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    Topic review

    Esophageal Vagal afferent C-fibers' Functions

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    Contributors: Shaoyong Yu , Crystal Chang
    Submitted by: Shaoyong Yu

    Definition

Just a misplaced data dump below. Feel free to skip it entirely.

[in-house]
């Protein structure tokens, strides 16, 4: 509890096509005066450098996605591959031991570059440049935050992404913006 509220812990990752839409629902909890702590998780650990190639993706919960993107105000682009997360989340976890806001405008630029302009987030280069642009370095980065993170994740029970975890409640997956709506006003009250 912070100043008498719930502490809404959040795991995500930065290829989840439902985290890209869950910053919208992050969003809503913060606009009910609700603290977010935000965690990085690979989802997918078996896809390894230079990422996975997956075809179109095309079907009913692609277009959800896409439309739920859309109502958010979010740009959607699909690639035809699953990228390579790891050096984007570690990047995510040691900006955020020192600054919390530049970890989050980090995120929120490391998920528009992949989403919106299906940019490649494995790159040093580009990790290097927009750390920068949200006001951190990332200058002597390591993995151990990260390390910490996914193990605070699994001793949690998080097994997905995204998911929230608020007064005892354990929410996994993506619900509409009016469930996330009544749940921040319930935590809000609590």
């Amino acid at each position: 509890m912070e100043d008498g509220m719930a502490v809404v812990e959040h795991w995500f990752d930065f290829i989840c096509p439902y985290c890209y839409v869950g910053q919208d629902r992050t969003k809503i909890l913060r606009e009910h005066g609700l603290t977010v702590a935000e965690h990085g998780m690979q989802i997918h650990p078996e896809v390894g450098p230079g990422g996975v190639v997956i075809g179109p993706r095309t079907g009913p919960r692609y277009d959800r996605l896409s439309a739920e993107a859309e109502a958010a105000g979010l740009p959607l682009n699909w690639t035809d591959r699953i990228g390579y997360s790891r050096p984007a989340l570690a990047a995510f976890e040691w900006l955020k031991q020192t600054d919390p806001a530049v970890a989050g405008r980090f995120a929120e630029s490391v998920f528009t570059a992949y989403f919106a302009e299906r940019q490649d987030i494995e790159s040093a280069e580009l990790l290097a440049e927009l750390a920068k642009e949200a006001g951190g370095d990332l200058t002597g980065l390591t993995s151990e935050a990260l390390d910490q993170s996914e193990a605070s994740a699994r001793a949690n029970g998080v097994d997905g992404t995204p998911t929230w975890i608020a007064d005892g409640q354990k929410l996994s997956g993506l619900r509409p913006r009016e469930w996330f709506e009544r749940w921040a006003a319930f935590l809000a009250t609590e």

Heartburn and non-cardiac chest pain are the predominant symptoms in many esophageal disorders, such as gastroesophageal reflux disease (GERD), non-erosive reflux disease (NERD), functional heartburn and chest pain, and eosinophilic esophagitis (EoE). At present, neuronal mechanisms underlying the process of interoceptive signals in the esophagus are still less clear. Noxious stimuli can activate a subpopulation of primary afferent neurons at their nerve terminals in the esophagus. The evoked action potentials are transmitted through both the spinal and vagal pathways to their central terminals, which synapse with the neurons in the central nervous system to induce esophageal nociception. Over the last few decades, progress has been made in our understanding on the peripheral and central neuronal mechanisms of esophageal nociception. In this review, we focus on the roles of capsaicin-sensitive vagal primary afferent nodose and jugular C-fiber neurons in processing nociceptive signals in the esophagus. We briefly compare their distinctive phenotypic features and functional responses to mechanical and chemical stimulations in the esophagus. Then, we summarize activation and/or sensitization effects of acid, inflammatory cells (eosinophils and mast cells), and mediators (ATP, 5-HT, bradykinin, adenosine, S1P) on these two nociceptive C-fiber subtypes. Lastly, we discuss the potential roles of capsaicin-sensitive esophageal afferent nerves in processing esophageal sensation and nociception. A better knowledge of the mechanism of nociceptive signal processes in primary afferent nerves in the esophagus will help to develop novel treatment approaches to relieve esophageal nociceptive symptoms, especially those that are refractory to proton pump inhibitors.